One educational intervention for making racial diversity as a compelling interest more explicit and moving beyond just exposure to racial diversity is intergroup dialogue. These dialogues bring two groups of students together that have a history of conflict to explore the sources of conflict, learn from their personal experiences, and strive to bridge differences and form alliances to tackle social injustices in society (Zúñiga, 2003). Intergroup dialogues are cofacilitated with each facilitator representing the social identity present in the dialogues. For example, a dialogue on race is usually cofacilitated by a White person and a person of color. The point is for the cofacilitators to mirror the social identities of the participants so that students see themselves represented among the cofacilitators.

Although intergroup dialogues are intended to foster open and honest dialogues about difficult topics (e.g., race) among a racially heterogeneous group of students, attending to race and space within these dialogues is critical to gaining a nuanced understanding of what happens when educators endeavor to facilitate dialogues between students who likely have varied experiences engaging race in classroom spaces. First, consider the classroom space. Various norms exist within classrooms—the educator is usually seen as the authority figure or expert who transmits knowledge to students through what Freire (1970) referred to as the banking concept of education. Emotions and speaking from one’s personal experiences are also marginalized, as objectivism and truth are the common forms of knowledge that are privileged (Dewey, 1938; hooks, 1994). Classroom spaces are also filled with evaluation, as students connect the classroom as the place where educators give them grades. In certain fields, students of color are also underrepresented within these spaces and thus might feel the need to represent their race or speak for all members of their racial group (Tatum, 1997). Thus, the classroom space is consistent with Mitchell, Wood, and Witherspoon’s (2010) analysis of race and space, in which they write:

Higher education institutions need to change so that they value and support culturally diverse discourses. Addressing these issues requires more than simply increasing the number of advisors of color; rather educators must possess critical understanding of race and space in the history of schooling in the US. (p. 305)

Given the aforementioned norms of the classroom space, educators who wish to facilitate racial dialogues must consider students’ preconceived notions about what forms of knowledge are worthy in classroom spaces as well as accept that even talking about race is challenging a dominant ideology, an ideology that asserts students are to remain silent about race (Solórzano, Ceja, & Yosso, 2000; Villalpando, 2004).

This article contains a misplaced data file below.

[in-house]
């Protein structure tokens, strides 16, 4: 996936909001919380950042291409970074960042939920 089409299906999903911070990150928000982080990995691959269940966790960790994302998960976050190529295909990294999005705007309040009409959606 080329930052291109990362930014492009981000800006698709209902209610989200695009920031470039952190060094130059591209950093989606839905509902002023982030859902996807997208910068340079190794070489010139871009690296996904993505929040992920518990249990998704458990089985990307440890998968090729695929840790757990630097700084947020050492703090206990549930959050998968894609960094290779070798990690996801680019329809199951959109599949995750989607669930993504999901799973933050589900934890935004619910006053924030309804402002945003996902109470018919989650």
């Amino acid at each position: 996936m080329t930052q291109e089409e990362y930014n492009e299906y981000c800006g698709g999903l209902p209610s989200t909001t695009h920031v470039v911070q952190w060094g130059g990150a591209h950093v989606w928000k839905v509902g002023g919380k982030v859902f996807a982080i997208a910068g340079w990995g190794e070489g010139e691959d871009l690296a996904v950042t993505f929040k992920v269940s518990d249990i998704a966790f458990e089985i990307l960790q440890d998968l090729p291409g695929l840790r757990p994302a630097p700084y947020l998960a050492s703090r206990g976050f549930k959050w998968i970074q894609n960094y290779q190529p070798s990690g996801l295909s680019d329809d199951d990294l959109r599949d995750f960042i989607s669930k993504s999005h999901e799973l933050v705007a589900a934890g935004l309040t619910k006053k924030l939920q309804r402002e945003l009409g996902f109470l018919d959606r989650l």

Dovetailing with Mitchell et al.’s (2010) discourse on race and space is one of the central tenets of critical race theory—recognizing the importance of the experiential knowledge of students of color, that is, knowledge that draws from their personal experiences (Delgado & Stefancic, 2001; Ladson-Billings, 2000). Critical race theorists contend that due to the ways in which students of color might experience their racial identities (e.g., feel oppressed, have a sense of pride), they have important knowledge to contribute that is grounded in their experiences. An important caveat is necessary—critical race theorists are not asserting that students of color have valuable experiential knowledge merely because they are students of color. Rather, they must reflect critically on their racial identity and be able to draw larger implications from these reflections, thereby recognizing the importance of this experiential knowledge. This point is similar to what Mitchell et al. (2010) claimed: “The epistemic nature of this recommendation means that it is not the physical identifiers of race that provide the groundings for these valuable understandings” (p. 305). For example, Black students do not have valuable knowledge simply because they are Black; rather, given the multifaceted ways in which these students may have experienced their Blackness, they may possess experiential knowledge that would be different from the knowledge of White students. Thus, Black students telling their stories in classroom spaces can serve as counternarratives (Delgado & Stefancic, 2001) to the dominant ways in which race is (or is not) talked about in the classroom. Consequently, inviting these students’ stories during racial dialogues is counter to the dominant norms that persist within classroom spaces and can provide experiential knowledge from which others can learn (Stanley, 2007; Tate, 1997).